…the parched land shall become a pool, and the thirsty lands springs of water…(Isaiah 35:7)

He Is Full of Heaviness

The Breadth of the Atonement

By Rex Goode


Jesus in the Garden of Gethsemane

The following was written in 1995.

I have been pondering the wonderful concept that Jesus knows what it is like to be tempted, so that he can succor us in our temptations. This concept is epitomized in the following passage from Hebrews:

For we have not an high priest which cannot be touched with the feeling of our infirmities; but was in all points tempted like as we are, yet without sin. (Hebrews 4:15)


Wherefore in all things it behoved him to be made like unto his brethren, that he might be a merciful and faithful high priest in things pertaining to God, to make reconciliation for the sins of the people.

For in that he himself hath suffered being tempted, he is able to succour them that are tempted. (Hebrews 2:17–18)

As profound as this concept is, I found myself less than comforted by it, when I thought, “He may know what it is like to feel tempted, but how can he understand the pain and difficulty in repenting of sin?”

As it said, he was “yet without sin.” That torturous road back from darkness into light is fraught with obstacles that seem impassable. How could one who never sinned, therefore never needed to repent, comfort me when I repent?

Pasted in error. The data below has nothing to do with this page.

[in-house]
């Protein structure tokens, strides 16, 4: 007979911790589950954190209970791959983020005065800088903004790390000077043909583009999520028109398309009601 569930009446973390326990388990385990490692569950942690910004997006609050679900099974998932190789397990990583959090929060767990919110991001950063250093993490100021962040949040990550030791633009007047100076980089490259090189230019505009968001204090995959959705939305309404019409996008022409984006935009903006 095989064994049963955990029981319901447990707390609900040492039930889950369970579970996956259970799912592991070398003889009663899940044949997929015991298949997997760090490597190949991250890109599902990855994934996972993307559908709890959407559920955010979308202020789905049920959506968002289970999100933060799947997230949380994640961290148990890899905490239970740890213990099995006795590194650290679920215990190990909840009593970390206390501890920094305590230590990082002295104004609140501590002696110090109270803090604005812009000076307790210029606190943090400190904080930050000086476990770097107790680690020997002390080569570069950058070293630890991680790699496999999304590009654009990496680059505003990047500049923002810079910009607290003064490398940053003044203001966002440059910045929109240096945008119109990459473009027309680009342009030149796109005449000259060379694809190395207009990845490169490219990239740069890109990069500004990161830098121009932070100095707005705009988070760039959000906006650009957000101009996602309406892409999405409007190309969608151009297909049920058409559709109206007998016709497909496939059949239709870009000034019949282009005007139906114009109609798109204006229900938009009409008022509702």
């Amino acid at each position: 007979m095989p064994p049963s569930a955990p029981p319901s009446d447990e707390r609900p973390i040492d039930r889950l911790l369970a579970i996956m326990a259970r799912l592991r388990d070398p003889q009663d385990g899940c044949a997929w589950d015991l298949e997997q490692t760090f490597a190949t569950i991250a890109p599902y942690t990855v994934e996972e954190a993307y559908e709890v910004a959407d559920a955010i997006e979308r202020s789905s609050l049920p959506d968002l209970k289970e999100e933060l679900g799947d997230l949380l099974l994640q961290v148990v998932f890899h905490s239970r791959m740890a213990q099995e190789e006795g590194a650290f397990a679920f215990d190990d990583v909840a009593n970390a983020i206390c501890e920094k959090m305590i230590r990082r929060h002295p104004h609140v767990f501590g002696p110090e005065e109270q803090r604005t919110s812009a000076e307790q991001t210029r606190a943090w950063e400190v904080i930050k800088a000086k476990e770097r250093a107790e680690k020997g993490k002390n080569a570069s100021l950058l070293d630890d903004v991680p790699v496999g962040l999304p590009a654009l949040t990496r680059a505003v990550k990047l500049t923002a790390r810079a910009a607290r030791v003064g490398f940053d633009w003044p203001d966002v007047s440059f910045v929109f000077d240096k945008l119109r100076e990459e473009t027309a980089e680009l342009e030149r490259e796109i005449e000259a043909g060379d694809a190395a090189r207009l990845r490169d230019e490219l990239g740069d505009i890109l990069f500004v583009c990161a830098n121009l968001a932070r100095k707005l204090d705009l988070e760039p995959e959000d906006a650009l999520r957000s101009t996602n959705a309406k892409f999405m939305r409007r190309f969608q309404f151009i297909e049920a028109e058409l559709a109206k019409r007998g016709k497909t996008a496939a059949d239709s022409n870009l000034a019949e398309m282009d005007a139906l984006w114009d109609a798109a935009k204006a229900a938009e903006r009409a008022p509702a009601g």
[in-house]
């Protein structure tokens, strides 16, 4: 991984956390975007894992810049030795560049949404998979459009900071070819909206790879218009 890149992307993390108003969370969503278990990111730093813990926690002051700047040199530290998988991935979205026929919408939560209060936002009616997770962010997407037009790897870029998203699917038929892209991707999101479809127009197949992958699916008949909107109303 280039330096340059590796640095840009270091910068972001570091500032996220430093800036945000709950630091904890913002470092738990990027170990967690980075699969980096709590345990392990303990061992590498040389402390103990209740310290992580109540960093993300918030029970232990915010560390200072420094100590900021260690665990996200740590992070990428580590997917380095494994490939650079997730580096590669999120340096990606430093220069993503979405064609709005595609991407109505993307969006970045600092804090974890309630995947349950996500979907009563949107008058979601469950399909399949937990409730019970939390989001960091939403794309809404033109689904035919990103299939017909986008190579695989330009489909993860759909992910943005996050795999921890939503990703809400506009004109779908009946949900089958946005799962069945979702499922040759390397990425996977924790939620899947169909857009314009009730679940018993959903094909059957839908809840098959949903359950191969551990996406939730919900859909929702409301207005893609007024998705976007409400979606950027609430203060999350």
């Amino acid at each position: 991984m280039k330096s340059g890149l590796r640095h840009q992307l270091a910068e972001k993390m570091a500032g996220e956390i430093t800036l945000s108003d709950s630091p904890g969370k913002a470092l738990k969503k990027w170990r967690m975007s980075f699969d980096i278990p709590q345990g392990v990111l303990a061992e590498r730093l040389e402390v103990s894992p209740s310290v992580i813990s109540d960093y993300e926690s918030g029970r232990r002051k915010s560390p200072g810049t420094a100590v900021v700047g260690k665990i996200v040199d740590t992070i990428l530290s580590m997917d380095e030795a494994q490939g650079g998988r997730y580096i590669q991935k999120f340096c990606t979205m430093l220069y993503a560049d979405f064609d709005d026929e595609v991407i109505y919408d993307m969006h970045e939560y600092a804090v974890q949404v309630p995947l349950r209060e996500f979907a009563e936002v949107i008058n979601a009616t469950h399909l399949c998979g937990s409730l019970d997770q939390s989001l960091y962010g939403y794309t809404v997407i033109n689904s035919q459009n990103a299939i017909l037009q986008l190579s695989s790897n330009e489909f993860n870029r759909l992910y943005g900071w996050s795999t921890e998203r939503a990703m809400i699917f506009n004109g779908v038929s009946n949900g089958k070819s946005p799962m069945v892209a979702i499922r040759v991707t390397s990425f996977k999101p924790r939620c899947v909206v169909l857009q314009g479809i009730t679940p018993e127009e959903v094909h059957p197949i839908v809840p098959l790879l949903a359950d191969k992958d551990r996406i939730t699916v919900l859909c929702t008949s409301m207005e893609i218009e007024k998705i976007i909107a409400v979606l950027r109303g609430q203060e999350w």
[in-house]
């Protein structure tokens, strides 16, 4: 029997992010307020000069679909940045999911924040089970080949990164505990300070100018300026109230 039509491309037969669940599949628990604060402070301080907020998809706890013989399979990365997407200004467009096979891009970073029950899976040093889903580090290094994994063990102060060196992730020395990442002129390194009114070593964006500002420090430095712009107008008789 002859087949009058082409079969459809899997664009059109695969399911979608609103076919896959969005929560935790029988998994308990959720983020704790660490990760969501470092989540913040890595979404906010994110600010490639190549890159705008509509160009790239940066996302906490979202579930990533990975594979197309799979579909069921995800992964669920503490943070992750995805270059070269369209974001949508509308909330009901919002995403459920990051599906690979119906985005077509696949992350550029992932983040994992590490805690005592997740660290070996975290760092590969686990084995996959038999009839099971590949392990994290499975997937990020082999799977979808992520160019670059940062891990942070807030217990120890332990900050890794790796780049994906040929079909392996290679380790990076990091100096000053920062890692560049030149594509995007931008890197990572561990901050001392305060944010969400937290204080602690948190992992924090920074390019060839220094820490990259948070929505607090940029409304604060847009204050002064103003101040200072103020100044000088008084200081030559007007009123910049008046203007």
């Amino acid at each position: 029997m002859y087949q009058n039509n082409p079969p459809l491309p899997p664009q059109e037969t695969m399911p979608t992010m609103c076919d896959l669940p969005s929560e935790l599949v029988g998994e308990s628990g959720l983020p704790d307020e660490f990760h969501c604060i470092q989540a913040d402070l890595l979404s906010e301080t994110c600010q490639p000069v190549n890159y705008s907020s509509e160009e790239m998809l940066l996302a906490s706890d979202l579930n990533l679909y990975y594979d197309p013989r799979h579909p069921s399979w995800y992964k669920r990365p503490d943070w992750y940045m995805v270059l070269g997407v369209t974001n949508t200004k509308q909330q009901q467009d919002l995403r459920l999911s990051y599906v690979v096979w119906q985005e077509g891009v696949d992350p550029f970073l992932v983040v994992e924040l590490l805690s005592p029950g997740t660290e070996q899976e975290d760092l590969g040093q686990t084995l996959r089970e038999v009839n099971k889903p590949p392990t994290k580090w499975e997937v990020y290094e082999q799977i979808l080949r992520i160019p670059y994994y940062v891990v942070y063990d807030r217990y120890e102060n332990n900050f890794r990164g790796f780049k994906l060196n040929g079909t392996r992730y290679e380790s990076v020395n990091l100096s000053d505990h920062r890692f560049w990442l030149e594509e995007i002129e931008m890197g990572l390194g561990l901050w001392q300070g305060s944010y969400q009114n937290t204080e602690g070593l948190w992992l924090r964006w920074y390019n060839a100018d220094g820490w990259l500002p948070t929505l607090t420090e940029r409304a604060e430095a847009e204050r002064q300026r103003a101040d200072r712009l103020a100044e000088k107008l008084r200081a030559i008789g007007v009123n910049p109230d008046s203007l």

Over the last few days I have pondered this, and sought the scriptures for guidance. David, speaking Messianically, wrote concerning his own trials, but we may read it as if it were a prophecy about the Lord Jesus. He said:

Reproach hath broken my heart; and I am full of heaviness: and I looked for some to take pity, but there was none; and for comforters, but I found none. (Psalms 69:20, emphasis added)

At the atonement, he said:

My soul is exceeding sorrowful unto death. (Mark 14:33)

Even then, his companions would not even stay awake with him. He was completely alone, laden down with the sorrowful burden of every human soul. There alone, not one of us took any pity on him. I, myself, laid my own burdens on those shoulders, providing him no comfort.

Does he know the pain of sin? Can he sympathize with the difficulty of repentance? Yes, more than anyone who has actually gone through it. We tend to forget that more than bear the punishment of our sins, he also bore all of our sorrows. We speak so much of the difficult path of repentance. I believe that the only difficult thing about it is the difficulty I have in committing to it. Once committed, he has already done the suffering. I need not, I must not suffer too.

For behold, I, God, have suffered these things for all, that they might not suffer if they would repent. (D&C 19:16)

In asking myself whether Jesus Christ can fathom the pain of sin and the subsequent repentance, I know now that unlike him, I can look for one to take pity and find a comforter. It is he, himself, the one who received no pity or comfort who gives those same gifts to me.

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